What Defines A Martial Artist?
Search Heavy

What Defines A Martial Artist?

What Defines a Martial Artist?

“Dan Hardy is not a true martial artist.”

UFC welterweight champion Georges St-Pierre spoke those words during the UFC Primetime series leading up to his clash with the brash Brit at UFC 111 in March. Hardy, of course, countered with a rhetorical question about how wearing pajamas to the cage makes you any more of a martial artist than your opponent.

While I don’t dare call a gi a set of pajamas, I do agree with the general idea of Hardy’s inquiry. In the sport of mixed martial arts, what is the definition of a martial artist?

Though conversations of his in-cage talents generally begin with his boxing acumen, Hardy has studied tae kwon do since a young age, earning his black belt. He is also progressing up the ranks in Brazilian jiu jitsu under Eddie Bravo. While his choice of walkout attire is a t-shirt and toothy bandana tied around his face, “The Outlaw” is much more than just a boisterous brawler. He’s a martial artist.

As the sport evolves, so too should the definition of a martial artist.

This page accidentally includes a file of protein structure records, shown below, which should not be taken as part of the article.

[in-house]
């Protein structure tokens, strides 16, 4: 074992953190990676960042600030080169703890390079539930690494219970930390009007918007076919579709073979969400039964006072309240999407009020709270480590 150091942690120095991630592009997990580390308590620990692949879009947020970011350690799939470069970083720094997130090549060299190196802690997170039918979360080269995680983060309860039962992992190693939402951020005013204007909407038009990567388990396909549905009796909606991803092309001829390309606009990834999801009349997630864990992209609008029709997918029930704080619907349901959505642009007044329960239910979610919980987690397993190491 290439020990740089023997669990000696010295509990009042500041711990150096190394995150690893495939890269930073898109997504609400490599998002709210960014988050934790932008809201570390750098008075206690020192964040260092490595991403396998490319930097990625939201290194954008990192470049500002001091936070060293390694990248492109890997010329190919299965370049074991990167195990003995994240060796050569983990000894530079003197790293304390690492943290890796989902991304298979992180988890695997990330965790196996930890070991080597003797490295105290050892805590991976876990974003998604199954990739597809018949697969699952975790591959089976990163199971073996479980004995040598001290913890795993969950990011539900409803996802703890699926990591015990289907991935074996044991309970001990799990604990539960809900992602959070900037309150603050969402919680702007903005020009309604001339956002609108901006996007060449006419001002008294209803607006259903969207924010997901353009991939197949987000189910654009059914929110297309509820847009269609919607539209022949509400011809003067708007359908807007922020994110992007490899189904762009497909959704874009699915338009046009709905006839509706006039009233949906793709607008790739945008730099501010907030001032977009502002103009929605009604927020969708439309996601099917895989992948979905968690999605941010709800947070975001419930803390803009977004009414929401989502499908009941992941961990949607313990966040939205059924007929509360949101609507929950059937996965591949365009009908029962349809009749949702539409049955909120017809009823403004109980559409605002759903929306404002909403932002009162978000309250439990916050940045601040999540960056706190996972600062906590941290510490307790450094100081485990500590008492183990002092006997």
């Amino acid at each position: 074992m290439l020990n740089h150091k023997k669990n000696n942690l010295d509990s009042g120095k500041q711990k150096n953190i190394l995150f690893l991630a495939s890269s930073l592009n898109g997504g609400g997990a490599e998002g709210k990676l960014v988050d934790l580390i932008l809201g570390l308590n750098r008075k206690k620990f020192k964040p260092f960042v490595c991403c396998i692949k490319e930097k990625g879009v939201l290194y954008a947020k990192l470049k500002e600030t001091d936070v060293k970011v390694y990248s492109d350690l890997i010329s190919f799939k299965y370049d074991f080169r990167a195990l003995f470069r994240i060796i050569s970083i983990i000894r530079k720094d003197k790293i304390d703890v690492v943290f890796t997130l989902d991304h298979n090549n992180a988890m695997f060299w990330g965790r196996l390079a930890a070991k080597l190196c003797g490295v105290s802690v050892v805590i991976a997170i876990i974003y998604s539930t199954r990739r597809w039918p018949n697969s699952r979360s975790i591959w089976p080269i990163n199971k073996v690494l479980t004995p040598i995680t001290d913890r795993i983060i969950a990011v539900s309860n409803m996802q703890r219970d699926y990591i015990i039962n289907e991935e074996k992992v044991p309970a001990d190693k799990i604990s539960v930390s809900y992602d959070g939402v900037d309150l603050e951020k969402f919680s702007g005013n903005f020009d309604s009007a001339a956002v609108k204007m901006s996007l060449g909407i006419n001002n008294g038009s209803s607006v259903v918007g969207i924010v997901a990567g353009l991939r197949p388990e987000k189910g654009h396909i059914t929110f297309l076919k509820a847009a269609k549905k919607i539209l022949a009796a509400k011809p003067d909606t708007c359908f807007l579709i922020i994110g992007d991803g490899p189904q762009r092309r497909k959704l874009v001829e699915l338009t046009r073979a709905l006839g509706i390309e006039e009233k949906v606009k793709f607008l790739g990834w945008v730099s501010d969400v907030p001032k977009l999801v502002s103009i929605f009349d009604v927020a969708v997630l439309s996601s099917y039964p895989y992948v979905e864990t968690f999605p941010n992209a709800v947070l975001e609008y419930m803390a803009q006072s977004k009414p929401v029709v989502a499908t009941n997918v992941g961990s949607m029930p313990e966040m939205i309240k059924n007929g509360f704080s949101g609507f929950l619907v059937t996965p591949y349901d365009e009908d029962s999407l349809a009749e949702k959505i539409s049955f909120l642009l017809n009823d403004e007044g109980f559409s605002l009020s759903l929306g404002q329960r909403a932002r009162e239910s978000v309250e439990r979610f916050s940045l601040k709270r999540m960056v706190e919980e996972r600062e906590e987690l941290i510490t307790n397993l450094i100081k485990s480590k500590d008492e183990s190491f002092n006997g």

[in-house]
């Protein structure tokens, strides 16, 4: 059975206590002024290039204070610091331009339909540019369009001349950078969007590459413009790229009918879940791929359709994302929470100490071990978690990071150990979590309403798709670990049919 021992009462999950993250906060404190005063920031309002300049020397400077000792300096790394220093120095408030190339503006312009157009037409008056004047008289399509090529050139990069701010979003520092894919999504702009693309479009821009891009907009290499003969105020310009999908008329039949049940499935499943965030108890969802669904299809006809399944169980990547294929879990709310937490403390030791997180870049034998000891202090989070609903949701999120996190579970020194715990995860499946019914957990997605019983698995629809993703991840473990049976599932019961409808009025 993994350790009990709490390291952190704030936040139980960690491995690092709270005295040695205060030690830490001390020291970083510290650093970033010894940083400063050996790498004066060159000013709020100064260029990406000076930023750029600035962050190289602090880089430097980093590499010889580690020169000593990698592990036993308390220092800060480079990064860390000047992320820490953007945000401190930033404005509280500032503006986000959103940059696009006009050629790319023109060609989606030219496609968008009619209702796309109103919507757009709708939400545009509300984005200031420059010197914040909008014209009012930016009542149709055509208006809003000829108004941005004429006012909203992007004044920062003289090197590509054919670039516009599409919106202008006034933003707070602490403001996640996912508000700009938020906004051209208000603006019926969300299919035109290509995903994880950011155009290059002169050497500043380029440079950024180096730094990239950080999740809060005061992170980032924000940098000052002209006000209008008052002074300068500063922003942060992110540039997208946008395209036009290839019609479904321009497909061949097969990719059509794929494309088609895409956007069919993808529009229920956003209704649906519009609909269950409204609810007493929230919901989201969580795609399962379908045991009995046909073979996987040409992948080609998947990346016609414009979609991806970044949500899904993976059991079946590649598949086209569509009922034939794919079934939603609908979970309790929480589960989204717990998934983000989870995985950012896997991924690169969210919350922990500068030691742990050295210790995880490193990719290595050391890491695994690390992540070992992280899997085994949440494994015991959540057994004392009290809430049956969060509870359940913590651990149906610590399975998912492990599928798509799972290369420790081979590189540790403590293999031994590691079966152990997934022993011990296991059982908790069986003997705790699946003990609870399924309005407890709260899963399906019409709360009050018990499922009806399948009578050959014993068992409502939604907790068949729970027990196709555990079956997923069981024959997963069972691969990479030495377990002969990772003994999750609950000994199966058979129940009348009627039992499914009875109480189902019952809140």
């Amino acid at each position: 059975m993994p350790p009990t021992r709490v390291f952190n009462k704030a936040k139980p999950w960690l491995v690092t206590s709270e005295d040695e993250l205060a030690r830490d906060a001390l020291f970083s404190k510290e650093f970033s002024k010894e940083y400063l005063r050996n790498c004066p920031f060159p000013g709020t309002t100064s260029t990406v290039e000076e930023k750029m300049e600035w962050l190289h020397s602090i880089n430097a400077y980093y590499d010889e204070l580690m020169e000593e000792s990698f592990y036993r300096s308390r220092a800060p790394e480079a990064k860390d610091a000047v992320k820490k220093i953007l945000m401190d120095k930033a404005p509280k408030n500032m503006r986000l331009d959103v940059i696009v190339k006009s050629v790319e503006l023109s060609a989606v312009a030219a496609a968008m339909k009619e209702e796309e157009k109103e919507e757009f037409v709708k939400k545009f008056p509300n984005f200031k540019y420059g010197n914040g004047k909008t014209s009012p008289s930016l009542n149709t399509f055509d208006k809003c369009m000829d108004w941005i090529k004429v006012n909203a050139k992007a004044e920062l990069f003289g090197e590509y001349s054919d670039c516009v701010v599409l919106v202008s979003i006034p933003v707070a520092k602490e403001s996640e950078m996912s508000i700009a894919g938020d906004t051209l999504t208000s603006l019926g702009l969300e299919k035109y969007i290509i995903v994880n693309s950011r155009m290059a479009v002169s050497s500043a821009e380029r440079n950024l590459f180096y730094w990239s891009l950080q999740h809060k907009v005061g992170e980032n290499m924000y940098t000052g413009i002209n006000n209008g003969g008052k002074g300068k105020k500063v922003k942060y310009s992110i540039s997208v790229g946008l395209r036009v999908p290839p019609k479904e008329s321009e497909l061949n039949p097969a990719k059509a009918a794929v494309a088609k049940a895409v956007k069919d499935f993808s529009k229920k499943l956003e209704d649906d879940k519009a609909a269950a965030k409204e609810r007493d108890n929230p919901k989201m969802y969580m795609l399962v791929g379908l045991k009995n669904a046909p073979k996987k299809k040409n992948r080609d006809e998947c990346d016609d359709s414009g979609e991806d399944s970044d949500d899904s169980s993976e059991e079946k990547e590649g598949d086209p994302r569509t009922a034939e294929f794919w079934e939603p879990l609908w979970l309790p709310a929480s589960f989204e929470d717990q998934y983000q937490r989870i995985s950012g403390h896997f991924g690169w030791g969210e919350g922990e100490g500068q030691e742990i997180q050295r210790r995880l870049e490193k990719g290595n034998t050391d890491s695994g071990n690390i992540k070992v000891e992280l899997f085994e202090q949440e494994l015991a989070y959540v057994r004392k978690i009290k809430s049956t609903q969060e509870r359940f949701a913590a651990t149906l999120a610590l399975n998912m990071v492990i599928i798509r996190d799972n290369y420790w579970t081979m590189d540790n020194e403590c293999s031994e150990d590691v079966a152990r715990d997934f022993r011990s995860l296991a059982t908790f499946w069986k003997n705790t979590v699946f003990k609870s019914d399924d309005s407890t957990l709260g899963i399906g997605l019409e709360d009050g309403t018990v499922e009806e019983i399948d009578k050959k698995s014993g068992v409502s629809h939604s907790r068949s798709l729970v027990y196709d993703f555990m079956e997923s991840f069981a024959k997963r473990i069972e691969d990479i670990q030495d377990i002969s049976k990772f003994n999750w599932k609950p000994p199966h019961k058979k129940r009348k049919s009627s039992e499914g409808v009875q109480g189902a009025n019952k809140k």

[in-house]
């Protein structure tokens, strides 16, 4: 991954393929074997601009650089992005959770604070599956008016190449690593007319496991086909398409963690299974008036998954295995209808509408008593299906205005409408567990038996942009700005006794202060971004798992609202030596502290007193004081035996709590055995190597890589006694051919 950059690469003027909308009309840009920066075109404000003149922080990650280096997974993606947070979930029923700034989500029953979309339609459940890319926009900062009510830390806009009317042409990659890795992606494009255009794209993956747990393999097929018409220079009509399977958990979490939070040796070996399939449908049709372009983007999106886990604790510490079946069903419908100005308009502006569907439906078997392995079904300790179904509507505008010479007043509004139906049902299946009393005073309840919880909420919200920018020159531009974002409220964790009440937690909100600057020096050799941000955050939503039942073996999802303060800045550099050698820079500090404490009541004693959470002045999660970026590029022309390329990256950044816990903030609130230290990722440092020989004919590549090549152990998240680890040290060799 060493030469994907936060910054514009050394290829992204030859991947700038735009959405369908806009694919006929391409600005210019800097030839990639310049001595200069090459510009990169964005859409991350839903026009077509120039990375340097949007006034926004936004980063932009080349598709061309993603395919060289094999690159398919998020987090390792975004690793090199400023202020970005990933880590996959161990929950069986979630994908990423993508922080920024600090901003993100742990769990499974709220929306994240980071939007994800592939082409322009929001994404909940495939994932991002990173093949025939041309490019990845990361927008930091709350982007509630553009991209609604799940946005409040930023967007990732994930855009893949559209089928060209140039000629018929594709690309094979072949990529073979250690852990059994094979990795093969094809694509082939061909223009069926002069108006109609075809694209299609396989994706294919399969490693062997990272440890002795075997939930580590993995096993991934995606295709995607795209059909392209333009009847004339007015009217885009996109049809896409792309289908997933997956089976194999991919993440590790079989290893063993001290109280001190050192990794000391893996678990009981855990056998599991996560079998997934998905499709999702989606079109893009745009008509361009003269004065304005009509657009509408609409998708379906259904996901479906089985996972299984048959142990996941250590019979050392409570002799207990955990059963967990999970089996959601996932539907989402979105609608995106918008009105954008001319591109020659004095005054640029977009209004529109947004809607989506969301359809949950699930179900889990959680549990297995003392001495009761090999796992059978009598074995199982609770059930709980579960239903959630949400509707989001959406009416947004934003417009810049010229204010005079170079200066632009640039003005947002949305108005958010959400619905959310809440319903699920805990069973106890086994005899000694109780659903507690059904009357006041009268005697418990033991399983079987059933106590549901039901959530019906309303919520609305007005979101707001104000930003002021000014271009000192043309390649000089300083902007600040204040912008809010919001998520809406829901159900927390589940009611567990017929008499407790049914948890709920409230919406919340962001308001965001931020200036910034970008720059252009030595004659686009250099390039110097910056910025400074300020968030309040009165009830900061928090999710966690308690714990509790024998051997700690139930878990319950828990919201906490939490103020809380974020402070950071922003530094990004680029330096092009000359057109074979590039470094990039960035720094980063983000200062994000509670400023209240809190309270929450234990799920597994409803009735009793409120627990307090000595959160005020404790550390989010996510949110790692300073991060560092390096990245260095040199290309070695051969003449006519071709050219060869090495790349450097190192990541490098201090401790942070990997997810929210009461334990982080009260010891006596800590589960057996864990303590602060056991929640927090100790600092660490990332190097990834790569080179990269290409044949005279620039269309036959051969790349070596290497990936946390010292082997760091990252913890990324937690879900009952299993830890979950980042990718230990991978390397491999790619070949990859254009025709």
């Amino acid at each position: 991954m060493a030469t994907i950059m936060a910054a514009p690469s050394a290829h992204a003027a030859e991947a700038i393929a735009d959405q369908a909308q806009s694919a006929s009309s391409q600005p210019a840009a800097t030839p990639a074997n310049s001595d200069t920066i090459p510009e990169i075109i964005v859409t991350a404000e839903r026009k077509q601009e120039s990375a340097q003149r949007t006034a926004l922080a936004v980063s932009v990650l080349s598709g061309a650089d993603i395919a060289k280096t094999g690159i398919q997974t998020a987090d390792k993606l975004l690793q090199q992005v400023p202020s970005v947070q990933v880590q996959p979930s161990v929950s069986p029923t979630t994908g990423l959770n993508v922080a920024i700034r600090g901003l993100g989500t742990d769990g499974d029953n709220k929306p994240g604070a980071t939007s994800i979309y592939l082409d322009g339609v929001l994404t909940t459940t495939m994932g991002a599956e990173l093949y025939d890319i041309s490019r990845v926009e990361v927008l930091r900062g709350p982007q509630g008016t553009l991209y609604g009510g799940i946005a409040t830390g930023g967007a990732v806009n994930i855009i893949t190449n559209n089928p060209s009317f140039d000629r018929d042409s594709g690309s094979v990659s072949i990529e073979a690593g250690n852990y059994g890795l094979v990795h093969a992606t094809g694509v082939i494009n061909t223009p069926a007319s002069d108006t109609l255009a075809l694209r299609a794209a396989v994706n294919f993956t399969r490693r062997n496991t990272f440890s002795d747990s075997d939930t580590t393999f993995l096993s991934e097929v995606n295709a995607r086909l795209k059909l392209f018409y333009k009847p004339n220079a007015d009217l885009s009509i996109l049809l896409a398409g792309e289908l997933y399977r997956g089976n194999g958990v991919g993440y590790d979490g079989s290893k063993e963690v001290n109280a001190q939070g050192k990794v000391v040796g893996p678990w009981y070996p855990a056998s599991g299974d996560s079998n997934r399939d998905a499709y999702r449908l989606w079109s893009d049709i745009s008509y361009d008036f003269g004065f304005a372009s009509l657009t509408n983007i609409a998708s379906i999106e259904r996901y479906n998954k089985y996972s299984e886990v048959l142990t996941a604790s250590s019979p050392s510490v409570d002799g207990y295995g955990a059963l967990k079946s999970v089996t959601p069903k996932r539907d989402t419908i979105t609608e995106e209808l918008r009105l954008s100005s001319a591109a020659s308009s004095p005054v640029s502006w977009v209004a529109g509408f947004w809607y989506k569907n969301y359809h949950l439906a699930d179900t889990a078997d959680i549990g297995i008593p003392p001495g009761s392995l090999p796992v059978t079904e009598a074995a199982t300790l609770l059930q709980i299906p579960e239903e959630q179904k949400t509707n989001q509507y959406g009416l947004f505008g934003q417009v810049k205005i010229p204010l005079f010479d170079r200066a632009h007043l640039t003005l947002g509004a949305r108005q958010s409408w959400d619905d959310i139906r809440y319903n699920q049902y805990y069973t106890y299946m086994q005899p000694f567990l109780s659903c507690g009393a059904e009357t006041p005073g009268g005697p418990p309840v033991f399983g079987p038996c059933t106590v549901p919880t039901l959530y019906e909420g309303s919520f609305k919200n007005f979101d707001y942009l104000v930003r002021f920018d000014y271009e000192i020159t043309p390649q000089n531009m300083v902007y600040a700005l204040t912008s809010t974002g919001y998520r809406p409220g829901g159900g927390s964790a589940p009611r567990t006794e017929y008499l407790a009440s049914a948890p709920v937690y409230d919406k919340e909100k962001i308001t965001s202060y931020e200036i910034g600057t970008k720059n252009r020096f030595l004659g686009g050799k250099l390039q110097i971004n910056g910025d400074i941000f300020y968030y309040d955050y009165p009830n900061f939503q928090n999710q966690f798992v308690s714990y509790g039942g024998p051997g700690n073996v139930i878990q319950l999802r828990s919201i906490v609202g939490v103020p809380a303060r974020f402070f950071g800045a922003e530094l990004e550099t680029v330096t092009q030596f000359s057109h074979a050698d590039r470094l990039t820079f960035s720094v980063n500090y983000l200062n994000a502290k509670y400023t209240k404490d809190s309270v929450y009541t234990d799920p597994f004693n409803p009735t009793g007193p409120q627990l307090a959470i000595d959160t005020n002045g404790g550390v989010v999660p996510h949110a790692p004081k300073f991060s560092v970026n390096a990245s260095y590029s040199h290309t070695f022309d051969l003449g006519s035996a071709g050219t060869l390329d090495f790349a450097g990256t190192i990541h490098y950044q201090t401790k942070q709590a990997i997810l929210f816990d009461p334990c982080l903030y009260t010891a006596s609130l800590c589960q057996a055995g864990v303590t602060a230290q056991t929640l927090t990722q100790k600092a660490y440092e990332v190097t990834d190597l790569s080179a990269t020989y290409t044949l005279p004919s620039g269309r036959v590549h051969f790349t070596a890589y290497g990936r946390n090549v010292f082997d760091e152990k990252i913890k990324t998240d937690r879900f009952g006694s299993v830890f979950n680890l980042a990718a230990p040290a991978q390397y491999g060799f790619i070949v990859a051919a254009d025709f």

Discussing the aftermath of the Paul Daley – Josh Koscheck encounter on Facebook with fellow Heavy MMA writer Mitch Ciccarelli, fighter Mark Miller, a 36-year-old Muay Thai practitioner stated “most current fighters were never martial artists.” While this particular sentiment came during a conversation about respect and honor in the sport, it is one that keeps popping up in conversations.

To me, if you compete in the sport of mixed martial arts at the highest levels, you’re a martial artist. Whether your base discipline is karate, jiu jitsu, wrestling or boxing doesn’t matter.

These aren’t the early days of the sport without rules and regulations, where anyone who wanted to test themselves could give their “fighting style” a name and step into the Octagon. Those days are gone, and anyone silly enough to bring their Rex Kwan Do into the cage would get set straight in a matter of seconds. Benji Radach’s “face smash fu” is the only exception.

While we still label fighters based on their core disciplines, they are all martial artists, whether they have trained in Kyokushin karate or not.

No Comments

Leave a Reply

Fill in your details below or click an icon to log in:

WordPress.com Logo

You are commenting using your WordPress.com account. Log Out / Change )

Twitter picture

You are commenting using your Twitter account. Log Out / Change )

Facebook photo

You are commenting using your Facebook account. Log Out / Change )

Google+ photo

You are commenting using your Google+ account. Log Out / Change )

Connecting to %s

Discuss on Facebook